Essential to meditation, even for good health and peace of mind, is breath. If you think of your body and mind as an amazing, complex orchestra, everything working together as much as possible to produce the beautiful symphony of you, guess who would be the conductor? Your breathing.
If you take shallow, quick breaths, your body will know that the panic is on, also known as the fight or flight response: stress hormones are released, your appetite may increase to prepare for unknown dangers, your body may arm itself with extra tension in the neck and shoulders, you may hold on to extra belly fat, most emotions will shut down (except fear and anger), and you might even experience a bad taste in your mouth. If you continue to take short, shallow breaths for extended periods of time, or perhaps hold your breath completely while you think, you will be encouraging stress related illnesses, like heart disease, skin problems and even the weakening of the immune system. It is well known that the diseases that aren't directly caused by stress will certainly be aggravated by it.
On the other hand, if your breaths are long and deep, your orchestra will take the cue from its conductor, your breath, that all is well. You may become more aware of your full range of emotions, especially love and tenderness, your body will easily take care of all of its natural functions and organs, your muscles will be ready but relaxed, your circulation may improve, your body may not feel the need to overeat or over store foods and fats -- as all is well in your world, and you may be preventing stress-related illnesses.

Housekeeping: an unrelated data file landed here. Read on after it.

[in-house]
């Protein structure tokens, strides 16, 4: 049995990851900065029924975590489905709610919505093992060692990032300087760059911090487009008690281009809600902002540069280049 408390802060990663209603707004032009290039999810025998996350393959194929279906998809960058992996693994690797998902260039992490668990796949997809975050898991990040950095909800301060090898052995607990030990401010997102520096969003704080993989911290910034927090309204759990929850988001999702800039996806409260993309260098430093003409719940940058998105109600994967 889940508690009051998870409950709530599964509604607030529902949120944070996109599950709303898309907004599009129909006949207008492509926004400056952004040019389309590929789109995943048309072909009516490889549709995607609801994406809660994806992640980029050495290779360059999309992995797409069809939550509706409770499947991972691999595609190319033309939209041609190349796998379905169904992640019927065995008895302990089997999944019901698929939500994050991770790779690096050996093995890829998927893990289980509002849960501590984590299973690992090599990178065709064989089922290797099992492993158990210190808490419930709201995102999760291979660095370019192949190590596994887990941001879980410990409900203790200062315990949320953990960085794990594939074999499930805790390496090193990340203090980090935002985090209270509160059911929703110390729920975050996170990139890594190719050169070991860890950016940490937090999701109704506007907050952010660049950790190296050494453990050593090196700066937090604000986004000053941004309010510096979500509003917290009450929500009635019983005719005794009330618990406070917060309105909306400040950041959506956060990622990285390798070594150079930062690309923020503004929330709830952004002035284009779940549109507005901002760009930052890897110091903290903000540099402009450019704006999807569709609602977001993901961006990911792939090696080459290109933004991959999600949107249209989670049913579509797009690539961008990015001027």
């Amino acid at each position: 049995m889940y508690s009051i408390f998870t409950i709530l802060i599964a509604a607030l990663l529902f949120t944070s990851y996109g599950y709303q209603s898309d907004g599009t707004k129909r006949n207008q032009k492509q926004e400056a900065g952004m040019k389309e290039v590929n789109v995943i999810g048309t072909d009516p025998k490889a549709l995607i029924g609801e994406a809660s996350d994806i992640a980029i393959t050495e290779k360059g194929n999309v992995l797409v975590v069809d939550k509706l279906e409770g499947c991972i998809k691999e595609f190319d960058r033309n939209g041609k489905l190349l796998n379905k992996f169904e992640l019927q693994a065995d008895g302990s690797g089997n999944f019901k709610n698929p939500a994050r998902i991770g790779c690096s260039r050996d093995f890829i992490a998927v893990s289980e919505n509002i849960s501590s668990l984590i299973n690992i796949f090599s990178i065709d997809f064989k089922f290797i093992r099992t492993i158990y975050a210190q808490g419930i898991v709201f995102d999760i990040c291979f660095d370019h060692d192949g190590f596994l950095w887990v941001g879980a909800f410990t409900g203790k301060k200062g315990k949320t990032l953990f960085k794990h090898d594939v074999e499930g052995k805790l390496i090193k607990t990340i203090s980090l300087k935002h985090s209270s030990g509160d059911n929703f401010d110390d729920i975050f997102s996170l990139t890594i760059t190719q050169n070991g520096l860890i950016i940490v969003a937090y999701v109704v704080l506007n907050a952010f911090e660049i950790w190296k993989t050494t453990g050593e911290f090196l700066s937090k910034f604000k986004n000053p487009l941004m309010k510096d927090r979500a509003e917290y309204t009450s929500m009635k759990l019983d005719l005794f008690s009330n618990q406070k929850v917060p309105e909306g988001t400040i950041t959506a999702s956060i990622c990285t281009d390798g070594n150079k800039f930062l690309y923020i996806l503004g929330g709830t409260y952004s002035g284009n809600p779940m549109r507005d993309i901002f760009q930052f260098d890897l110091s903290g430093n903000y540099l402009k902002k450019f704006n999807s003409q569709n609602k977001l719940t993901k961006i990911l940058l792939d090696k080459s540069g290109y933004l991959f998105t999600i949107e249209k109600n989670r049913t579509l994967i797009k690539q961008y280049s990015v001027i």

Breath is the only function of the body that is both automatic, like digestion, hormone secretion, or any other autonomic function of the nervous system, and also consciously controllable, like movement, speech and other functions of the somatic nervous system. This makes breathing like a magical key to altering your state of being, as it unites every aspect of the nervous system, and so your experience of yourself.
In a study done in Framingham, Mass. by NYU and Boston University, generations of residents were studied over a period of more than 60 years. Eventually, the clinicians were able to accurately predict who would get sick and with what based on breath rate. Taoists and Pantanjali's the Yoga Sutras could have given you some of the wisdom derived from the Framingham study, among other studies recently: they say the ideal breath rate for humans is 6 breaths per minute or less, taking deep, full inhales with slow exhales.
This can equate to inhaling for five seconds, and exhaling for five seconds. You might be surprised to know that there are many who already breathe at this rate. For me, it took a concerted effort to deepen and lengthen my breath, but I did find a deeper state of being, and my asthma is now practically nonexistent.
Try it with me in this guided breathing meditation, and let me know how it goes in the comment section. I am showing a traditional yogic pranayama (breath control) practice, called anuloma. If you find it too easy, try lengthening your exhale until it is twice as long as your inhale.
"There Is A Way A Way Of Breathing That is a Shame And A Suffocation.
A Love Breath,
That Lets You Open Infinitely."
RUMI, 13th Century Sufi Mystic